Sheehan's film includes a diverse and interesting cast of musicians, writers and film makers, including Genesis P-Orridge, Kenneth Anger, Iggy Pop, Lee Ranaldo, Ira Cohen and DJ Spooky. P-Orridge, who has done much to champion Gysin's work since his death in 1986, takes us on a tour of what's remaining of his personal archive (P-Orridge's London home was famously raided in 1992 while he was abroad, his belongings were seized by Scotland Yard investigating the activities of his organisation Thee Temple ov Psychick Youth), while Iggy Pop is joined on stage by the Dreamachine during a Stooges show in Paris. Sheehan also opens up the film to a wider discussion on the meaning of art and the role of the artist, and despite the film's esoteric subject, FLicKer makes for intelligent and illuminating viewing.

FLicKer is available on DVD in the US on the Alive Mind label. The DVD features a very pleasing 1.66 transfer - the interview footage Sheehan filmed for the documentary is very clean with strong vibrant colors, while the archive footage is a little rougher but otherwise in good shape. Sound is fine too, and the score sounds very robust. The DVD features no extras except for trailers for two other films on the Alive Mind label. Alternatively, you can view the entire film here.

UbuWeb hosts an excellent archive of Brion Gysin's sound art albums, all available to stream or download as good quality mp3s. Also the official Brion Gysin website is an excellent and comprehensive resource of Gysin art, images, articles and interviews

Monday, 20 February 2012

William S. Burroughs: A Man Within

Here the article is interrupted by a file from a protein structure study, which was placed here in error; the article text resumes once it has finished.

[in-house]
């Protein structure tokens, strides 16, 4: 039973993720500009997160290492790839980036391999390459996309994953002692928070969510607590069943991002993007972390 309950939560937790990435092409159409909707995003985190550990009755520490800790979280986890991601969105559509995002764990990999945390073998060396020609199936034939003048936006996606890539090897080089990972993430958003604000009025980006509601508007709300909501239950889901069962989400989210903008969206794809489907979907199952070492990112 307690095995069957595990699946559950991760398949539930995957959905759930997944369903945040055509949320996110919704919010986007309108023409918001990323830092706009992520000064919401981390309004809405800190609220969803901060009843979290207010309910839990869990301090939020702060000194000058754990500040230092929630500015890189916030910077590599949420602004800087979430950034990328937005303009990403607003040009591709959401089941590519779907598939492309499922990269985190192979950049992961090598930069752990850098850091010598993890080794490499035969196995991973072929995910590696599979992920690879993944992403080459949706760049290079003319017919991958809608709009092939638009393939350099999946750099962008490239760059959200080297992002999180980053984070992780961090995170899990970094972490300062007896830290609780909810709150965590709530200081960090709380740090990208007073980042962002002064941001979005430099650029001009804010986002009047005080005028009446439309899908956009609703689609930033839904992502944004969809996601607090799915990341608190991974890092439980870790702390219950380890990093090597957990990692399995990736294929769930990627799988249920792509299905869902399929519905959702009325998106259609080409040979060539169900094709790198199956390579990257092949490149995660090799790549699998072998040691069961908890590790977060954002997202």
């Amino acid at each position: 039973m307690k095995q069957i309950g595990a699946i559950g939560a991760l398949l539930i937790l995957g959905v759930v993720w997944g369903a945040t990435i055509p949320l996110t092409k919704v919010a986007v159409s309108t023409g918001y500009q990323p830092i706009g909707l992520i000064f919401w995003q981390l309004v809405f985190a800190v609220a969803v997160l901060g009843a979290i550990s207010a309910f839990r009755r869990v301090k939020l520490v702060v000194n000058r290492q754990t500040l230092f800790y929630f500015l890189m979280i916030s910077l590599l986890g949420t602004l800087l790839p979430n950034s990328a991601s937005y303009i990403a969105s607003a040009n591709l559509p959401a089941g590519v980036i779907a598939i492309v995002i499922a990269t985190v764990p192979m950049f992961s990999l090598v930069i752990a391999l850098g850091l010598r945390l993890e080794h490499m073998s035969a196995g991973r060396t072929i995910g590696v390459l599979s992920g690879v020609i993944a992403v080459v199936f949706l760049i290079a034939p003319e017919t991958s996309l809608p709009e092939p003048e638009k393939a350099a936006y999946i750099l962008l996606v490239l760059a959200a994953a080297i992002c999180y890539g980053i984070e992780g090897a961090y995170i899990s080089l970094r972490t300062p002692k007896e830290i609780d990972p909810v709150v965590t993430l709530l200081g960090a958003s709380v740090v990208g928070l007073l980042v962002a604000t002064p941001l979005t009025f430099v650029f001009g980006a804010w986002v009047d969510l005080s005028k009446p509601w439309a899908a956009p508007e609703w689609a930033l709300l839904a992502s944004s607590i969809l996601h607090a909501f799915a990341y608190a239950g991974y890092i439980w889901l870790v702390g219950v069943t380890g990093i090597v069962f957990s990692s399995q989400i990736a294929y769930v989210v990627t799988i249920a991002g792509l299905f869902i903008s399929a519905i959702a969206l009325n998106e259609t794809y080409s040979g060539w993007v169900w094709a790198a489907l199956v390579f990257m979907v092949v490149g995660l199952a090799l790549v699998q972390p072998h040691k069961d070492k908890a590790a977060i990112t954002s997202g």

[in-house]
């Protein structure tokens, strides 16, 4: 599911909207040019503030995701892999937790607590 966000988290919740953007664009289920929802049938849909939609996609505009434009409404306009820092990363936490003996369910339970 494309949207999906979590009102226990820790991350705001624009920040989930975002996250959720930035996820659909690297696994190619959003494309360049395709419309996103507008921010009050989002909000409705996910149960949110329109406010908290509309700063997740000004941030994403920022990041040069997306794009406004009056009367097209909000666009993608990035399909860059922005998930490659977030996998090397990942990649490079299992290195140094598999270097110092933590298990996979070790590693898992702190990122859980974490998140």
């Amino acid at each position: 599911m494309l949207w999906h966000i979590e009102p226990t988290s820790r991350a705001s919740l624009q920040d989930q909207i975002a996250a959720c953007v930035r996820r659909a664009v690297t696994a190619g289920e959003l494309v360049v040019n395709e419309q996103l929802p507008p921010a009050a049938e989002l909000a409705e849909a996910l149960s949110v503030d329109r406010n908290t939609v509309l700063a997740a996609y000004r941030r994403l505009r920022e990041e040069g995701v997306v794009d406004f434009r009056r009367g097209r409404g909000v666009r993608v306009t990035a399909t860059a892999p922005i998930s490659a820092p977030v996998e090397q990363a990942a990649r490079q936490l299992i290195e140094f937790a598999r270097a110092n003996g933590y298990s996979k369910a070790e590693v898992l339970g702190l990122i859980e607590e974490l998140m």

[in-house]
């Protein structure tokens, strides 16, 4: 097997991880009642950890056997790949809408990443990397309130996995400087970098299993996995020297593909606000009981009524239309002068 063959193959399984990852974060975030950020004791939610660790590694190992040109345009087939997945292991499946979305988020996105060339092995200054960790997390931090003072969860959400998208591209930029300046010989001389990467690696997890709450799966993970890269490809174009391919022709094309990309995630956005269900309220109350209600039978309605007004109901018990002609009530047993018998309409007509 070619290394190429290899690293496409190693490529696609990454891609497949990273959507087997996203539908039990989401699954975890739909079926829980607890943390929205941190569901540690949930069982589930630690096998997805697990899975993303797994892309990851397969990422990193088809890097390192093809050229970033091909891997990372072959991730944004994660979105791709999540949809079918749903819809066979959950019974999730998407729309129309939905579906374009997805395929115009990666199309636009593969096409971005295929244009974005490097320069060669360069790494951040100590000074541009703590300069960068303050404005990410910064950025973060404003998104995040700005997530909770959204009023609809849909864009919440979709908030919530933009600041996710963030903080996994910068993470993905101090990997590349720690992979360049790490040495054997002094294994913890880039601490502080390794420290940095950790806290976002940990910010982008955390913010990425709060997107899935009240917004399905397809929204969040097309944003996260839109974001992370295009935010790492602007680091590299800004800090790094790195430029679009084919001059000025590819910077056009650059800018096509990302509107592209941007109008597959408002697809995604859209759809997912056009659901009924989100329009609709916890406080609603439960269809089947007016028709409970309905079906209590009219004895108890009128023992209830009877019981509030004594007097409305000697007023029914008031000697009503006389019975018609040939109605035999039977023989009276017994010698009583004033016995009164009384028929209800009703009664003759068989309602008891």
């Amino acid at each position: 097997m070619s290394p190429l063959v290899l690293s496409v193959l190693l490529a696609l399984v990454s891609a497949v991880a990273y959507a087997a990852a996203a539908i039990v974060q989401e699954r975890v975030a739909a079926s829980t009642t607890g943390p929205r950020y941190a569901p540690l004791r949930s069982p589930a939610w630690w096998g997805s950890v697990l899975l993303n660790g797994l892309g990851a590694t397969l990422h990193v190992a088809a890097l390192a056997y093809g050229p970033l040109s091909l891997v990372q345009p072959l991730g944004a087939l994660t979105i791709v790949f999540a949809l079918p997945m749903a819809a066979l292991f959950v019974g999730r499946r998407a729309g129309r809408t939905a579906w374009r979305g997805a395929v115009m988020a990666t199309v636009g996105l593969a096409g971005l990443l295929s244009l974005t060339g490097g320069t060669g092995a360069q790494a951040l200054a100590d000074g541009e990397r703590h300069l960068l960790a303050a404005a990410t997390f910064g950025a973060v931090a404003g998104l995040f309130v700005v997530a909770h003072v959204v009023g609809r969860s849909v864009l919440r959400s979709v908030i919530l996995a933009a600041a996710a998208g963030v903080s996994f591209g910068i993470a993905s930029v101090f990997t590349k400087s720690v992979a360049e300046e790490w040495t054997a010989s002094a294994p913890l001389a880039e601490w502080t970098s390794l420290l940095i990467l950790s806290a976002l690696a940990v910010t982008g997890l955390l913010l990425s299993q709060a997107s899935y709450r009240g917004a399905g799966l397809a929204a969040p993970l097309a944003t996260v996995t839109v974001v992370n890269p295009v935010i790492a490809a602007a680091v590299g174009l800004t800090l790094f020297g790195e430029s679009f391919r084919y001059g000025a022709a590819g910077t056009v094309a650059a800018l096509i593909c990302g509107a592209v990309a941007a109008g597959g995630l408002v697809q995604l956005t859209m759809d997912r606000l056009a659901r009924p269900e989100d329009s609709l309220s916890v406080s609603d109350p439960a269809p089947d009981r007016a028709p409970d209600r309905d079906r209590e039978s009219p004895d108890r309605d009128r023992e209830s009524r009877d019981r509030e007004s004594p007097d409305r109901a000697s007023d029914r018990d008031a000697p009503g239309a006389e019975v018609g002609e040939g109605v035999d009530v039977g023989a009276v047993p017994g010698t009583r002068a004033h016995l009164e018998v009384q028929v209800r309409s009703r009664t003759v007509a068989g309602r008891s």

This documentary from 2010 is an excellent introduction to the life and work of William Burroughs, one the great writers and thinkers of the 20th century. A Man Within gathers together an impressive array of Burroughs' closest friends, lovers and admirers, plus contributions from John Waters, David Cronenberg, Gus Van Sant, Patti Smith, Genesis P-Orridge, Lee Ranaldo, Thurston Moore, Iggy Pop and Laurie Anderson, each of whom offer their own personal take on the man Norman Mailer once declared to be "the only American novelist living today who may conceivably be possessed by genius".

Less interested in making a conventional biography of Burroughs the novelist, director Yony Leyser concentrates on Burroughs the person, or the man within, and largely succeeds. The film is structured in chapters which examine the forces that shaped Burroughs' life and propelled his writings - drugs, homosexuality, guns, the impact of Naked Lunch and Burroughs' own difficulty in connecting with people. Burroughs himself was a mass of contradictions. He wrote extensively about drugs and despite having been a habitual user all his life, Burroughs' writings are full of warnings about their damaging effects, the degradation and the loss of control to the user. Burroughs struggled on and off with addiction ("the strait-jacket of junk" as he called it) and actor Peter Weller remembers a conversation with Burroughs on the set of Naked Lunch where Burroughs stringently warned him off using Percodan.

Despite marrying and fathering a son, Burroughs was homosexual but was the antithesis of the limp-wristed gay. Burroughs distanced himself from the queer movement and remained quietly reserved about his sexuality, only emerging through works like Naked Lunch and Queer, which often took a dark, subjective view of homosexuality. John Waters speaks about Burroughs' sexuality as another example the writer's iconoclasm - "He opened up to me, not gay culture, but gay rebels and couldn't-fit-in gay culture". The film is quite candid about Burroughs' relationships with men and includes a marvelous snippet of archive footage of Burroughs and Warhol in a rare moment discussing homosexuality over dinner.